Highlanders in the News: Week of June 27

Every week, our Highlanders are using their education to do extraordinary things. Here, we’ll highlight some notable mentions from local, regional, national and international news media. Whether our students, alumni, faculty and staff are featured as subject matter experts in high-profile stories or simply helping make the world a better place, we’ll feature their stories.

Blacksburg Police Chief Todd Brewster '96

A rise through the ranks

As the Blacksburg Police Department welcomes its new chief this week, it’s also ushering a Highlander into that top leadership position.

Capt. Todd Brewster ’96, whose term begins July 1, is a 25-year veteran of the department, having started as a dispatcher in 1997 before becoming an officer two years later. Since then, he has also supervised Blacksburg’s accident reconstruction team and served as the DMV grant coordinator.

In late 2020, Brewster was promoted to captain and has overseen the department’s accreditation processes, community outreach and criminal investigations, as well as recruiting, hiring and training. He succeeds former chief Anthony Wilson.

"He has the skills to lead the department into the future and will continue to build upon the relationships he and our police officers have established in our community," Blacksburg Town Manager Marc Verniel said in a news release.

Brewster’s advancement was covered by The News Messenger on June 17, in an on-camera interview with WFXR News on June 18, and on June 19 in New River Valley News

On June 26, Brewster also sat down with The Roanoke Times to answer five questions. The incoming chief discussed how policing in a university town differs from serving other types of localities, the effect protests and similar national discussions have had on law enforcement, and what his primary concerns are as he takes command.

“To our citizens in Blacksburg,” Brewster said, “All they have to do is call us, and we’re coming, no matter what the situation is.”

Julie Dickens '98.

Leading the dance

Although Julie Dickens ’98 graduated with a double major in biology and chemistry — and later became a neonatal nurse — her minor degree in dance now forms the central component of her current career. 

A former member of the RU Rockers dance team, Dickens is now the artistic director and CEO of JDM School of Dance in McKinney, Texas. The school accepts students of all ages, from adults to children as young as 18 months.  

Dickens recently spoke with Living Magazine, a lifestyle publication that focuses on northern and southern Texas, and she talked about her school, its classes and camps and what students and parents should know about it. 

Dickens’ school is online at www.jdmschoolofdance.com.


Court of opinion

When an early draft of a Supreme Court ruling to overturn Roe v. Wade was leaked in May, WDBJ7-TV talked with assistant professor of political science Allyson Yankle, Ph.D., who outlined the potential implications.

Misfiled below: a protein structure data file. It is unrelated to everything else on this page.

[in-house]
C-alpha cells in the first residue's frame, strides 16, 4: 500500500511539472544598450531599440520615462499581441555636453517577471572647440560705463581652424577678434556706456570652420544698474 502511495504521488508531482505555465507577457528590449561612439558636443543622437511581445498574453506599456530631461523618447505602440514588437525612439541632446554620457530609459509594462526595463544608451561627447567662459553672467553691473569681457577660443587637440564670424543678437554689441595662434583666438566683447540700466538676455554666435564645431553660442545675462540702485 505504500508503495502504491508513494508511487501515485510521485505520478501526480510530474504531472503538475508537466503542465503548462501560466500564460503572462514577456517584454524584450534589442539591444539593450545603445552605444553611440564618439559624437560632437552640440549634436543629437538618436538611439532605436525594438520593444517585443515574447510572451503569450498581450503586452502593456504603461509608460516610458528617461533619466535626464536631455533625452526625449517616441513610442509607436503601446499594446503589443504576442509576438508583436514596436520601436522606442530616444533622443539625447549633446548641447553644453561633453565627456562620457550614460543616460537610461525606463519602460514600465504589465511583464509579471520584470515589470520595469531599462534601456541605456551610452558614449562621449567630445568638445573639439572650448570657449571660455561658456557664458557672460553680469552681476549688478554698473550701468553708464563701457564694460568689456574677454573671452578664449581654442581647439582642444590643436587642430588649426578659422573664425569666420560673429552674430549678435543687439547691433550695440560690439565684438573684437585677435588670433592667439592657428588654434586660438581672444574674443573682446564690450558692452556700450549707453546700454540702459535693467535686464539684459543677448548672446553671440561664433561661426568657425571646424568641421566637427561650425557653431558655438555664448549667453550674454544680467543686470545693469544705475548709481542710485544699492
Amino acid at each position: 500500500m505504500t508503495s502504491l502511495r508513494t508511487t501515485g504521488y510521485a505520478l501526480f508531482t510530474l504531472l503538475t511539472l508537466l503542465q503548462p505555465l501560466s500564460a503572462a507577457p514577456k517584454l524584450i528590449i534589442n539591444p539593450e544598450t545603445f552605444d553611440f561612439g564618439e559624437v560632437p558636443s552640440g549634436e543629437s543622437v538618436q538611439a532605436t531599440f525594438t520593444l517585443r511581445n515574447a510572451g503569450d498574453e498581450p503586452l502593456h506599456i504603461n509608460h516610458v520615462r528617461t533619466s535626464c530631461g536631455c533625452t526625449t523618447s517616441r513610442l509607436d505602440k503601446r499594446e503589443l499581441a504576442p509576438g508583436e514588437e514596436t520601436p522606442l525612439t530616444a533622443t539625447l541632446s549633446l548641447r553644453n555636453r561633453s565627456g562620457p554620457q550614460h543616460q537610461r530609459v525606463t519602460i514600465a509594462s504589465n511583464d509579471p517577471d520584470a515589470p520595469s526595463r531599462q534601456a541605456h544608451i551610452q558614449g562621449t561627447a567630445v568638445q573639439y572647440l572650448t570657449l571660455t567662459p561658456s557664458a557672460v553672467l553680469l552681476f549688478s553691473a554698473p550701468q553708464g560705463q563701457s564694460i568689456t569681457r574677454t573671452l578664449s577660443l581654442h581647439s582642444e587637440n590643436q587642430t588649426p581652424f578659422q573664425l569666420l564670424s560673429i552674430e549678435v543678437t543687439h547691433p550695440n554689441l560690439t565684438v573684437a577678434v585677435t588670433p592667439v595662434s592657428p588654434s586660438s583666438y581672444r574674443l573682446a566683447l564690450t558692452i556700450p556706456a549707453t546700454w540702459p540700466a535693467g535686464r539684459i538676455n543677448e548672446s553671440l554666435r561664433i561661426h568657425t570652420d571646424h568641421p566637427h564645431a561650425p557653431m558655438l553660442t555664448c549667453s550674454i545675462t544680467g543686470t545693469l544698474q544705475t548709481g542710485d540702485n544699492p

On June 24, after the high court’s opinion became official – returning decisions regarding abortion rights back to the states for the first time since 1973 – the Roanoke news station again spoke to Yankle, who speculated on how the changes wrought could affect Virginia, at least in the immediate future. 

“With divided control in the House of Delegates, with the lower chamber and upper chamber, I don’t expect there to be any sudden movements until potentially the next election,” Yankle told WDBJ7.

She expanded on that in an interview with Richmond’s WTVR, deeming the issue “a political motivator” for those on both sides of the debate. 

“Democrats are going to, of course, say, 'In order to protect the right to abortion, we need to enshrine this either in law or in a constitutional amendment at the state level,'” Yankle said. “And Republicans are going to be motivated to say, 'We need to have control of both of the chambers in order to pass legislation to really solidify the fact that we don't want abortion or we want to limit abortion rights in Virginia.'"


Where the chips fall

Assistant Professor of Management Zach Collier, Ph.D., has been a key voice in raising the issues of semiconductor shortages and overreliance on outside sources for the components; in April, he published an opinion piece on that subject for Newsweek

More recently, on June 13, Collier appeared as a guest on the Global Auto Industry podcast to talk about how a lack of those microchips — fueled in part by the pandemic, supply chain issues and Russia's ongoing war against Ukraine — is affecting the auto industry. 

"Vehicles are becoming increasingly digitized; they're increasingly becoming computers on wheels," particularly in light of increasing interest in electric vehicles, Collier explained.

As a result, Collier said, they require increasing numbers of semiconductors, which are becoming more and more scarce, and the effects of that are starting to show.

"In 2021, over 7.7 million fewer cars were produced than would've been” because of the chip shortage, he said on the program.

In the podcast, which runs about 14 minutes, Collier addresses that as well as other risks the auto industry is facing and how those issues might best be managed and mitigated.

Jun 27, 2022
Neil Harvey
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